“You will finish that plate, young lady! There are kids in Cambodia who are starving. You’re being very ungrateful!”
This is the sort of talk kids my age got around the dinner table when Mom or Dad heaped the plate a bit too high or when the entree was a less than desirable selection. It’s the standby. If you can’t will them into eating by staring them down, just use guilt. Guilt has worked for centuries! The clergy uses it. Our parents use it. As we grow older and have our own children we often fall into the same trap. If you can’t beat ‘em, guilt ‘em.
A parent in Arizona has taken the guilt beyond merely referencing starving children. Why? Because that game is weak. As if by evolution, kids today aren’t as prone to the same things we were victim to. They have an inherited immunity to starving children outside their own home. The next logical step is to show them a real live starving person. There’s nothing more effective than showing a child a person who looks as if they might die without a meal, right? Well perhaps there is. Maybe the ad is worse. See for yourself.
There is really no good way to go about addressing the issues I’ve highlighted because it’s infuriating in any order so I’ll just start at the top.
1. Someone who is really really skinny- It may shock people to realize that as much as those of us with extra pounds hate to hear it, some people are so thin that they dislike the way they look. They may have an actual illness that prevents them from gaining weight.
2. Emancipated claw/hand- You illiterate twit. The word is emaciated. You can find the definition of your word here. If that was the word you actually meant to use then I applaud your ability to move beyond stupid to B level horror special effects. Imagine it… an EMANCIPATED hand floats toward the meatloaf… a whimper is heard from a completely disconnected body to the left.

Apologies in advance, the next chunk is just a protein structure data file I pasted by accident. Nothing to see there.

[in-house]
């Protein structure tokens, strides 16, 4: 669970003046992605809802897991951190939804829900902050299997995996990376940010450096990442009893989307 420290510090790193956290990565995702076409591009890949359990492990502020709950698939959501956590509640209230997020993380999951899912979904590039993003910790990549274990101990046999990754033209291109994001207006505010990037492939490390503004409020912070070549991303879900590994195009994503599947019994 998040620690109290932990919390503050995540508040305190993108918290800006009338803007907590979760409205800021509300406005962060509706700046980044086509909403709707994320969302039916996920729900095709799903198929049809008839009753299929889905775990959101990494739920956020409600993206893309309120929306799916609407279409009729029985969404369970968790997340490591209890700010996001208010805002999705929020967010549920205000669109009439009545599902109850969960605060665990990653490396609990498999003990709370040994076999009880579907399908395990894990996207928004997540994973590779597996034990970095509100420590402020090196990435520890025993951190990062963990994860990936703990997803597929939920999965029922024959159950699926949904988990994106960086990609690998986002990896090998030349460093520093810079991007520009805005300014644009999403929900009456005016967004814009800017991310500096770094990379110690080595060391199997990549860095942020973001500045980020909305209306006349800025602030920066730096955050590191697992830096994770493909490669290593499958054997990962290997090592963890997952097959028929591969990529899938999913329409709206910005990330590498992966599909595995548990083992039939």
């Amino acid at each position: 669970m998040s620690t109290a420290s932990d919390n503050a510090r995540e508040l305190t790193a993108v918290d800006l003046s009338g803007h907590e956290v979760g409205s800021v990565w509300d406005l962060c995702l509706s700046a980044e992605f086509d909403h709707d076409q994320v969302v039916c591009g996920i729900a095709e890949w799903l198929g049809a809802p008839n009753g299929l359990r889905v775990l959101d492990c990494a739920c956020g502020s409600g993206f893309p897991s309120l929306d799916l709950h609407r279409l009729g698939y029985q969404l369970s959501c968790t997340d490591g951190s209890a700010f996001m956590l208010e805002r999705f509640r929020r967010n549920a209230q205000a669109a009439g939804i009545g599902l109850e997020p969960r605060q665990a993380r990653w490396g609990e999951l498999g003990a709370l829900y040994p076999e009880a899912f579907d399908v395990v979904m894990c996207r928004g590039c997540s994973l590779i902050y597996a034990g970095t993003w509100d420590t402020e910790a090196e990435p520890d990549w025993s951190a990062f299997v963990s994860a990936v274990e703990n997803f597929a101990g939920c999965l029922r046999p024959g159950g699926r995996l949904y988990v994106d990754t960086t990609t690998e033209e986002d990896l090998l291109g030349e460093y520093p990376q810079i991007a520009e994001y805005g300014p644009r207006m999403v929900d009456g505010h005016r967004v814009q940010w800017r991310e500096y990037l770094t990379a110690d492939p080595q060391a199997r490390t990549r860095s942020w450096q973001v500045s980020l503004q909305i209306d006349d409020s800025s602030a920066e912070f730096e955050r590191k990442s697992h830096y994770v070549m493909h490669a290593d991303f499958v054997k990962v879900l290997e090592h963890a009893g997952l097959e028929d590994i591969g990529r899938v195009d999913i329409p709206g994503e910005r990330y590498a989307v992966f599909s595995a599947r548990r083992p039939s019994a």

3. That meatloaf is staying in the trash- Great. While you’re teaching your child not to be wasteful because other people would love to have that food you’re going to be wasteful. Good thinking. You’re such a role model. You wouldn’t want to actually FEED someone who is starving. That’s not the type of message you’re trying to send. I get it.
4. Body-image-malfunction-skinny- Maybe I’m not understanding. You want to show your child a really really skinny person and threaten that if they don’t eat everything that’s put in front of them that they, too will become sickeningly thin. Right. You’d hate for her to get any anorexic notions, but eating when you’re not hungry doesn’t cause any body image issues further down the line. You’ve really thought this through.
5. Parasite skinny- So not only are you going to limit your selection of reasons people might be skinny, and from this description, you actually want to benefit from someone’s illness, but you’re outright asking people to let you make a show of them in the process. Hey, it’s all for the good of your child, right?
6. No compensation- Now you want to be able to make a spectacle of someone and then not pay them for the privilege? Mind. Blown.
For the record, Ms. Anonymous Craigslist Poster, it’s been proven that children will eat when they are hungry. If your concern is that they are eating junk rather than eating healthy options, perhaps you might consider removing unhealthy options from the premises. If your concern is that your child is not eating on your schedule wouldn’t it be much easier to present healthy options and then tell them they can eat what they are offered or wait until the next meal?
Body image “malfunctions” happen for a variety of reasons. Eating disorders stem from these malfunctions. Teaching children to eat everything that is put in front of them does not prevent eating disorders. Objectifying people based on their appearance is putting emphasis where it does not belong. It’s insensitive, ignorant, and disrespectful. Put the focus back on healthy choices, not just physically, but emotionally and mentally as well. The lack of a therapy bill from your future teen’s shrink should be thanks enough.